MAS, SGX propose reforms to curb speculative trading
Measures target contra trades and short-selling, among others
Published on Feb 8, 2014 6:47 AM
Share trading in Singapore could be headed for some major changes in the wake of last October's penny stock crash if new proposals by regulators go ahead.
It could curb the speculative nature of so-called "contra trading", a practice unique to Singapore and Malaysia.
This involves traders buying shares without cash upfront and reselling them within three days, pocketing or paying up the profit or loss rather than the full sum.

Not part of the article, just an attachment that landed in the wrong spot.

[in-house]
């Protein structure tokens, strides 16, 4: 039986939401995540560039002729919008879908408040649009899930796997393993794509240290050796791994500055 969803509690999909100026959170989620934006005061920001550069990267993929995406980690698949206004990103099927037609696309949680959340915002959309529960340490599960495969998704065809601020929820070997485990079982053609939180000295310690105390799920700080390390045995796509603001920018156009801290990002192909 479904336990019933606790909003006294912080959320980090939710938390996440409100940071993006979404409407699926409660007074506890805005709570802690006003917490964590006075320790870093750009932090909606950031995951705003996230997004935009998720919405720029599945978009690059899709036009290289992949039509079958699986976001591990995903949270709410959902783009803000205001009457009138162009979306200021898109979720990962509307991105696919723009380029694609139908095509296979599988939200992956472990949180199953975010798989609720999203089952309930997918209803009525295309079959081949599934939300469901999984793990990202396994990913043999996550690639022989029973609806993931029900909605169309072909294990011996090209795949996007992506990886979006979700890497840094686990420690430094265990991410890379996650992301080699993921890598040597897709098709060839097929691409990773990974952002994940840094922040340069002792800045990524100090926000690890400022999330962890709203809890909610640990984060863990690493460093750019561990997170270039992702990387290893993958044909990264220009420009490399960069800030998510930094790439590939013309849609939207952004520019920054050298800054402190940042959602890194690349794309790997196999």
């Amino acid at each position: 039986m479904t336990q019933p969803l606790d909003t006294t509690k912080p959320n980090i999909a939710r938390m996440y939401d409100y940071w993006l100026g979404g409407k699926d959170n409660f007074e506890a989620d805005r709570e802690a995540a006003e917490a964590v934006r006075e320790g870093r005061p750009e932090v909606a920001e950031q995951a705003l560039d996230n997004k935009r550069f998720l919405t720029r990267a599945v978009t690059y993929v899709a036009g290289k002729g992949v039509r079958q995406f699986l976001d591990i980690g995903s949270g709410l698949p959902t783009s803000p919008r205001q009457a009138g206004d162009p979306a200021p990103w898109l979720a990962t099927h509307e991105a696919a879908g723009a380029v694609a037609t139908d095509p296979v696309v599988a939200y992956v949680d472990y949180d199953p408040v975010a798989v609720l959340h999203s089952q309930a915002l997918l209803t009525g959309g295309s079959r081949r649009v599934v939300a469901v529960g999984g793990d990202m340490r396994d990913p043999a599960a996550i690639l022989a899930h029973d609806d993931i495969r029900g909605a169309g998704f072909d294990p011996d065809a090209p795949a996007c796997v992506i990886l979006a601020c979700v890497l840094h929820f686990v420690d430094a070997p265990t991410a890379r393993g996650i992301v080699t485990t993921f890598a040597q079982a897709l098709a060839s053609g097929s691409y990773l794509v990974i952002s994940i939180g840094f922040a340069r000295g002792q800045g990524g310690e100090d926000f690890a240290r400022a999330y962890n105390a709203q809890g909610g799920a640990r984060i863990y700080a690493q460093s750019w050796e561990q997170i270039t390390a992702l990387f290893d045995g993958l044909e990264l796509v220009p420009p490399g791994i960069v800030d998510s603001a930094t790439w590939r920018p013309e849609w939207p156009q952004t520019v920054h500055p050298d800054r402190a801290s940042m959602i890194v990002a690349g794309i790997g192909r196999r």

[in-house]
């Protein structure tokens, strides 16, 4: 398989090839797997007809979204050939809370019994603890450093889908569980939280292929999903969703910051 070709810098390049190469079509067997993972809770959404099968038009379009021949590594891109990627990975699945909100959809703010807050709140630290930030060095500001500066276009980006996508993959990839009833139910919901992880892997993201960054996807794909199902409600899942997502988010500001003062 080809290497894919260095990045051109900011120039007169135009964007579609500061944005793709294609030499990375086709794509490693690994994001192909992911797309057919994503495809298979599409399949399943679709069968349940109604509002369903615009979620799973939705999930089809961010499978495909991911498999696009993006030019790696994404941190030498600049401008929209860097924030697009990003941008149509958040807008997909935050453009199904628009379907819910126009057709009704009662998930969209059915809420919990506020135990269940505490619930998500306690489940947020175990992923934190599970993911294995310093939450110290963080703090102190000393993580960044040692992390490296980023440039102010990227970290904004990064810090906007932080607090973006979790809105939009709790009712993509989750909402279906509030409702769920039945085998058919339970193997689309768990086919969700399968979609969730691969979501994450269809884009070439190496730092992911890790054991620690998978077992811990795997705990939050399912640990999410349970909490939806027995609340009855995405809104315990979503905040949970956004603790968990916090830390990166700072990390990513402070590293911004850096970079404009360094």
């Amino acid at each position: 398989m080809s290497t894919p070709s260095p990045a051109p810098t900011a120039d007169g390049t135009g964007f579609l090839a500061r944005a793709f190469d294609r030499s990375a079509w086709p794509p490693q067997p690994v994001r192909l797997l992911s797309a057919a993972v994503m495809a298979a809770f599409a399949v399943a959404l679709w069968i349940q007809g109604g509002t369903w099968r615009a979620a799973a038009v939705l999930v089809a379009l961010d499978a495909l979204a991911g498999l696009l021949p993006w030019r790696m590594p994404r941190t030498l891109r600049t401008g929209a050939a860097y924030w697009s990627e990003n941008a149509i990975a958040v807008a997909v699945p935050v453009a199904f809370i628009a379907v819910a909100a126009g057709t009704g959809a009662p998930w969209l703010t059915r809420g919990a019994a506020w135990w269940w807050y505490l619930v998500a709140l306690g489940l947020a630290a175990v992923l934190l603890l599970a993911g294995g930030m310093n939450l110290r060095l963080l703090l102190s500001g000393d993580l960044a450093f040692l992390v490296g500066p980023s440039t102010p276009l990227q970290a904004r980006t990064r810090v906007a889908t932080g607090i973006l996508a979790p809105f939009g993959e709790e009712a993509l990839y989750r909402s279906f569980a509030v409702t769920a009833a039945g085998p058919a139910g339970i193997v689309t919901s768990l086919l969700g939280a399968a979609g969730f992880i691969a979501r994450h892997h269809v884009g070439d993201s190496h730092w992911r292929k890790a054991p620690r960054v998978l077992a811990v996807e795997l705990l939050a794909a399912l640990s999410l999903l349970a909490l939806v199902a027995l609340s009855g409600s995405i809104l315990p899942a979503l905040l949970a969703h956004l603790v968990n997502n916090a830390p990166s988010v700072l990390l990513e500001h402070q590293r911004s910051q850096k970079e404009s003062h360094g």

Critics say this practice encourages highly speculative trading. Contra trading formed 31 per cent of local market turnover.
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Some of the proposals
- Brokerages to require clients to put up collateral of at least 5 per cent on any unsettled purchases;
- Settlement period to be cut from transaction plus three days (T+3) to T+2 days by 2016;
- A minimum trading price of, say, 10 cents to 20 cents for mainboard-listed firms;
- Introduce "short-selling" reporting requirements;
- Brokerages to announce on the SGX website any trading curbs they impose on trading of a listed firm's shares;
- SGX will publish a "trade with caution" announcement when a listed firm is unable to explain unusual trading activities when it is queried.